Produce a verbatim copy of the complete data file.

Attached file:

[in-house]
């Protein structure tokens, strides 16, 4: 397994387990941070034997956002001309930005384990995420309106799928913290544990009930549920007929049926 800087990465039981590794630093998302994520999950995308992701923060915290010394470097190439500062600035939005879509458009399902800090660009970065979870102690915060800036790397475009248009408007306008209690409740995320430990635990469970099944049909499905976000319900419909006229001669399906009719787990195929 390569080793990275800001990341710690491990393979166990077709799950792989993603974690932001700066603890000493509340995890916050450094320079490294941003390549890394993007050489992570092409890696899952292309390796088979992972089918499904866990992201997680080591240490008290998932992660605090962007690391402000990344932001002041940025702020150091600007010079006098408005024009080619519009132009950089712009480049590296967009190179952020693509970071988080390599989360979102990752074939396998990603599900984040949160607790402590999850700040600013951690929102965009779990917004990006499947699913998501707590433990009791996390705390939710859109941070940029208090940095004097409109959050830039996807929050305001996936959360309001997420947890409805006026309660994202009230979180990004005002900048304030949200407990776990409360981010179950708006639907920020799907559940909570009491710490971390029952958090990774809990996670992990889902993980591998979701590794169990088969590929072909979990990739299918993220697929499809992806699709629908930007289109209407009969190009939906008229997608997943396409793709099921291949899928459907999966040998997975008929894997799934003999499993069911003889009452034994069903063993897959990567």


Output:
[in-house]
């Protein structure tokens, strides 16, 4: 397994387990941070034997956002001309930005384990995420309106799928913290544990009930549920007929049926 800087990465039981590794630093998302994520999950995308992701923060915290010394470097190439500062600035939005879509458009399902800090660009970065979870102690915060800036790397475009248009408007306008209690409740995320430990635990469970099944049909499905976000319900419909006229001669399906009719787990195929 390569080793990275800001990341710690491990393979166990077709799950792989993603974690932001700066603890000493509340995890916050450094320079490294941003390549890394993007050489992570092409890696899952292309390796088979992972089918499904866990992201997680080591240490008290998932992660605090962007690391402000990344932001002041940025702020150091600007010079006098408005024009080619519009132009950089712009480049590296967009190179952020693509970071988080390599989360979102990752074939396998990603599900984040949160607790402590999850700040600013951690929102965009779990917004990006499947699913998501707590433990009791996390705390939710859109941070940029208090940095004097409109959050830039996807929050305001996936959360309001997420947890409805006026309660994202009230979180990004005002900048304030949200407990776990409360981010179950708006639907920020799907559940909570009491710490971390029952958090990774809990996670992990889902993980591998979701590794169990088969590929072909979990990739299918993220697929499809992806699709629908930007289109209407009969190009939906008229997608997943396409793709099921291949899928459907999966040998997975008929894997799934003999499993069911003889009452034994069903063993897959990567």